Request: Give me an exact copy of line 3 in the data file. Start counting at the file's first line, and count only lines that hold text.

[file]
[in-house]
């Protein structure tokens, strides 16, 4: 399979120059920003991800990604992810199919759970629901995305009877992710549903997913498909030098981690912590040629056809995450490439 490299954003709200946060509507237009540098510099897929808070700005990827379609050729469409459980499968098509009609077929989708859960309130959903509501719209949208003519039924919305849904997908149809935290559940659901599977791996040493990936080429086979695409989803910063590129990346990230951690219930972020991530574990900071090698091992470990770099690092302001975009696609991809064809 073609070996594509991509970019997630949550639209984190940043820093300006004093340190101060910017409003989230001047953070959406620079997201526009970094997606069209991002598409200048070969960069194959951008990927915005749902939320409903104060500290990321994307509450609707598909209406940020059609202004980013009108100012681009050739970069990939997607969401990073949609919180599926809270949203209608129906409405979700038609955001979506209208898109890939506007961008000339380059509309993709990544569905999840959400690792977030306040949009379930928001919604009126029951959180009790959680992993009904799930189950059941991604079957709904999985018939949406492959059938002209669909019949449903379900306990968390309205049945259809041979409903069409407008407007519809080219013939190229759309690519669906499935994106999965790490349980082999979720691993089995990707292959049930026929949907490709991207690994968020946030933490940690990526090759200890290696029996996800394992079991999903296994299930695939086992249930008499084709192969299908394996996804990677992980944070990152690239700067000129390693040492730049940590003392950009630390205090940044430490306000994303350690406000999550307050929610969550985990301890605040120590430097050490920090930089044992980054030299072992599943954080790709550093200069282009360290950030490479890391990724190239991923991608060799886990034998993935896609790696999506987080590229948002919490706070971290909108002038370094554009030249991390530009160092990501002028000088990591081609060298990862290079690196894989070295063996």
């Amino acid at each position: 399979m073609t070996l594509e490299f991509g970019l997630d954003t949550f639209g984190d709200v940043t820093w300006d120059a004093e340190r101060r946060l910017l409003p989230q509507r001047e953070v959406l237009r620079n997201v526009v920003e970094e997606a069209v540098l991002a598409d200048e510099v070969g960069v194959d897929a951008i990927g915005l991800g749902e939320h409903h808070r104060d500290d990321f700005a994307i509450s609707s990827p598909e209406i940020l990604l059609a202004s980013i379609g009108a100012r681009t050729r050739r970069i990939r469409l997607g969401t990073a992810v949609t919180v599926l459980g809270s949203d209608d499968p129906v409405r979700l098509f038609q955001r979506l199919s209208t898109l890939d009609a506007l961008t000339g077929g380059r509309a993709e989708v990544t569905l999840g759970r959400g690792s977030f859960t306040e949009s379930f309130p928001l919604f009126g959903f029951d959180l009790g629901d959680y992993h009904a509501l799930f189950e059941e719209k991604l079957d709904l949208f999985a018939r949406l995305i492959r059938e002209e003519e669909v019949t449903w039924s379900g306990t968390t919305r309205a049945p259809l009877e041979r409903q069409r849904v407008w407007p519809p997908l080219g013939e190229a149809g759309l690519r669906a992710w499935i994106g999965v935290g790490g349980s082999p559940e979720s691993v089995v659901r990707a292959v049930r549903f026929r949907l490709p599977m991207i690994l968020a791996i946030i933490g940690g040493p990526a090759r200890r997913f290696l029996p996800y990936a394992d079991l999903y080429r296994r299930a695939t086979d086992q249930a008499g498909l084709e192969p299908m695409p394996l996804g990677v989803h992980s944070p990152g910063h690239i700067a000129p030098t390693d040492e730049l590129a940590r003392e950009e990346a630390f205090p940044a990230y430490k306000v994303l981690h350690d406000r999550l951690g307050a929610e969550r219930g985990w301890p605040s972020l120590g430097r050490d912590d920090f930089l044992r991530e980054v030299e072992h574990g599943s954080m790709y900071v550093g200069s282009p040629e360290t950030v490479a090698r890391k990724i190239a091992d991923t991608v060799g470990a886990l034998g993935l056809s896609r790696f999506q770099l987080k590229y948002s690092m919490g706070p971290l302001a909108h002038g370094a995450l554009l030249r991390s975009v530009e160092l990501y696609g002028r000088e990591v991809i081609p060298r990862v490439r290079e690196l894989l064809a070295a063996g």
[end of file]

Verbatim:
């Amino acid at each position: 399979m073609t070996l594509e490299f991509g970019l997630d954003t949550f639209g984190d709200v940043t820093w300006d120059a004093e340190r101060r946060l910017l409003p989230q509507r001047e953070v959406l237009r620079n997201v526009v920003e970094e997606a069209v540098l991002a598409d200048e510099v070969g960069v194959d897929a951008i990927g915005l991800g749902e939320h409903h808070r104060d500290d990321f700005a994307i509450s609707s990827p598909e209406i940020l990604l059609a202004s980013i379609g009108a100012r681009t050729r050739r970069i990939r469409l997607g969401t990073a992810v949609t919180v599926l459980g809270s949203d209608d499968p129906v409405r979700l098509f038609q955001r979506l199919s209208t898109l890939d009609a506007l961008t000339g077929g380059r509309a993709e989708v990544t569905l999840g759970r959400g690792s977030f859960t306040e949009s379930f309130p928001l919604f009126g959903f029951d959180l009790g629901d959680y992993h009904a509501l799930f189950e059941e719209k991604l079957d709904l949208f999985a018939r949406l995305i492959r059938e002209e003519e669909v019949t449903w039924s379900g306990t968390t919305r309205a049945p259809l009877e041979r409903q069409r849904v407008w407007p519809p997908l080219g013939e190229a149809g759309l690519r669906a992710w499935i994106g999965v935290g790490g349980s082999p559940e979720s691993v089995v659901r990707a292959v049930r549903f026929r949907l490709p599977m991207i690994l968020a791996i946030i933490g940690g040493p990526a090759r200890r997913f290696l029996p996800y990936a394992d079991l999903y080429r296994r299930a695939t086979d086992q249930a008499g498909l084709e192969p299908m695409p394996l996804g990677v989803h992980s944070p990152g910063h690239i700067a000129p030098t390693d040492e730049l590129a940590r003392e950009e990346a630390f205090p940044a990230y430490k306000v994303l981690h350690d406000r999550l951690g307050a929610e969550r219930g985990w301890p605040s972020l120590g430097r050490d912590d920090f930089l044992r991530e980054v030299e072992h574990g599943s954080m790709y900071v550093g200069s282009p040629e360290t950030v490479a090698r890391k990724i190239a091992d991923t991608v060799g470990a886990l034998g993935l056809s896609r790696f999506q770099l987080k590229y948002s690092m919490g706070p971290l302001a909108h002038g370094a995450l554009l030249r991390s975009v530009e160092l990501y696609g002028r000088e990591v991809i081609p060298r990862v490439r290079e690196l894989l064809a070295a063996g």